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Snapchat founder Evan Spiegel shows how to sell ads without being creepy

Evan Spiegel, the 25-year-old co-founder and CEO of Snapchat, has suddenly become one of the most sought after minds in marketing and advertising, the guru of getting through to the elusive millennial generation. He's one of the headline speakers at next week's massive ad conference in Cannes, France, he's on the cover of Ad Week, and a few weeks before that got major profile treatment in Bloomberg Businessweek.

On several levels, it seems incredibly unlikely that Spiegel is being taken so seriously as a next-generation marketing genius. Sure, Snapchat and its disappearing messages and photos are popular with teens, with probably close to 200 million users. But just a year or two ago the app was mainly seen as a teen cesspool of sexting and dirty pictures. And then there were Spiegel's own emails from college that surfaced last year showing an immature, sexist frat boy-type. Snapchat also had to battle and eventually settle the same kind of lawsuit as Facebook over who really had the idea for the popular service. Finally, Spiegel consistently has been disdainful of the kinds of creepy, intrusive data collection that Madison Avenue loves and that has made Facebook (FB) and Google (GOOGL) so popular with advertisers.

But all that noise obscured what was actually going on with Snapchat. The model appealed to millennials' view of privacy protection: Don't give me weird options or promises about limited sharing or other complex trade-offs. Just don't collect any data on me in the first place. That policy has helped make the app a place where teens give huge amounts of their time and attention, just what advertisers are seeking at a time when traditional TV viewership among this demographic is plunging (and what they do watch often has no ads).

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And in 2013 Spiegel added video and the ability to create short montages of pictures, comments and videos, dubbed stories. That kept teens in the app even more. And just as importantly, marketers realized that they could turn their creative staff loose to make their own stories, sponsored and brand promoting, of course.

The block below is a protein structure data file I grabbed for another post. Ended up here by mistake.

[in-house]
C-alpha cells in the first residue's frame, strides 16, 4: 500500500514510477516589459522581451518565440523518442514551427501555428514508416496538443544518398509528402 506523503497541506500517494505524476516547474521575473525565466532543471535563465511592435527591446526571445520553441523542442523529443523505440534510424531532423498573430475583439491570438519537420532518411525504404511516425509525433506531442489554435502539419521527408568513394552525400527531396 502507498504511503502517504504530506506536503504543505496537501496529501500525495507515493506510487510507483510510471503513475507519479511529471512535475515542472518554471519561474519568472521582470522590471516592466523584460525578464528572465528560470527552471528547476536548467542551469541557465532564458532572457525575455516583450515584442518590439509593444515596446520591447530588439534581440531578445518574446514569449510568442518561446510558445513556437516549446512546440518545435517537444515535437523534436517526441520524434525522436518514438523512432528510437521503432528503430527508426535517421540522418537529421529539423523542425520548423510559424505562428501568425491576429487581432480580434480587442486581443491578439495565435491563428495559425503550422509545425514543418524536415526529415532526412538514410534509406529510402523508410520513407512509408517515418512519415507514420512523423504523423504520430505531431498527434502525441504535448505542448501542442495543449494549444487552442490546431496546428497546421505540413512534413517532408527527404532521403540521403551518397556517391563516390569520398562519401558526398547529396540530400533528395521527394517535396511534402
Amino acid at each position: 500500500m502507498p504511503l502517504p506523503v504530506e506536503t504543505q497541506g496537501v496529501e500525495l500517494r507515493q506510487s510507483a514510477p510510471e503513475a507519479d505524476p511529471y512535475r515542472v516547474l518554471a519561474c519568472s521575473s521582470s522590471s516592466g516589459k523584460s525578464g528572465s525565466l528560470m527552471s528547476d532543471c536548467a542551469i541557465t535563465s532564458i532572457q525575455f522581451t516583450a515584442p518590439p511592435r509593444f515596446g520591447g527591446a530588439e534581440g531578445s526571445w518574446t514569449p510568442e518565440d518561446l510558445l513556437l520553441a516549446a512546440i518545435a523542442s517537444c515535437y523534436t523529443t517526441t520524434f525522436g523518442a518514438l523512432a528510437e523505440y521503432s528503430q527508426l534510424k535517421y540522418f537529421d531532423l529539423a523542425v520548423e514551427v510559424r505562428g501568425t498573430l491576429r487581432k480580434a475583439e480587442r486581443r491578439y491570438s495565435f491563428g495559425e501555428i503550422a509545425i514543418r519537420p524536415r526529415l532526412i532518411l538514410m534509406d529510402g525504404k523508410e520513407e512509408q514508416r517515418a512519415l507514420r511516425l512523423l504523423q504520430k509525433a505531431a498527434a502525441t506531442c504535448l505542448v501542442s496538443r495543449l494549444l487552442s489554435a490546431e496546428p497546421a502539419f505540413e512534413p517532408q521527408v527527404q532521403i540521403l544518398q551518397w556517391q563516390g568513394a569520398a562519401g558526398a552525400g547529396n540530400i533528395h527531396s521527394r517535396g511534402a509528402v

Copying the cable TV model

It turns out there's plenty of historical precedent for the popularity of noncreepy advertising via a site or channel or, in this case an app, that appeals to a large and desirable demographic group.

That's the model that cable networks rode to riches just over a decade ago when they sliced and diced the TV audience by creating literally hundreds of specialty channels. From 1995 to 2008, cable ad revenue jumped from $6 billion to $28 billion, according to a study released by the U.S. Census. That outpaced the growth of every other medium, including print, broadcast TV and radio. Even Internet advertising, which started at zero in 1995, grew to only $11 billion over that period. Craigslist and Amazon may get the blame for destroying print's economic model, but the History Channel, National Geographic channel and MLS Soccer channel should also share in the blame.

Now marketers see a similar dynamic emerging with Snapchat, which is drawing comparisons to MTV and even MTV's multichannel-owning parent, Viacom (VIA). Snapchat is telling advertisers ahead of the Lions International Festival of creativity in Cannes (formerly known as  the International Advertising Festival) that its users are watching 2 billion videos a day. And 35 million people between 13 and 34 are on the service daily, as many as watch TV per day in that group.  

Spiegel has also been smart about using the data Snapchat does collect. For example, he's been preaching the benefits of shooting video commercials vertically, so they appear properly and full-sized on a smartphone in the orientation that matches the way people naturally hold their phones. Vertical videos get nine times more completed plays than videos shot horizontally, the proper dimensions for old-school TV screens.

And when it came time to find more professional content to entertain his users, Spiegel followed the cable business plan instead of Facebook's strategy. Computer algorithms don't pick stories to show on Snapchat. Rather, Spiegel went with a curated set of videos from a dozen leading media brands, including CNN, National Geographic and Yahoo (YHOO), the parent company of Yahoo Finance. Each channel creates a highly customized program and all are shot vertically (no surprise).

A lot of people laughed at Spiegel when he turned down a reported $3 billion buyout offer from Facebook in 2013. And they mocked the company's more recent private fundraising at a valuation of $15 billion. But with all of Madison Avenue hanging on his every word, Spiegel looks like he'll be the one getting the last laugh.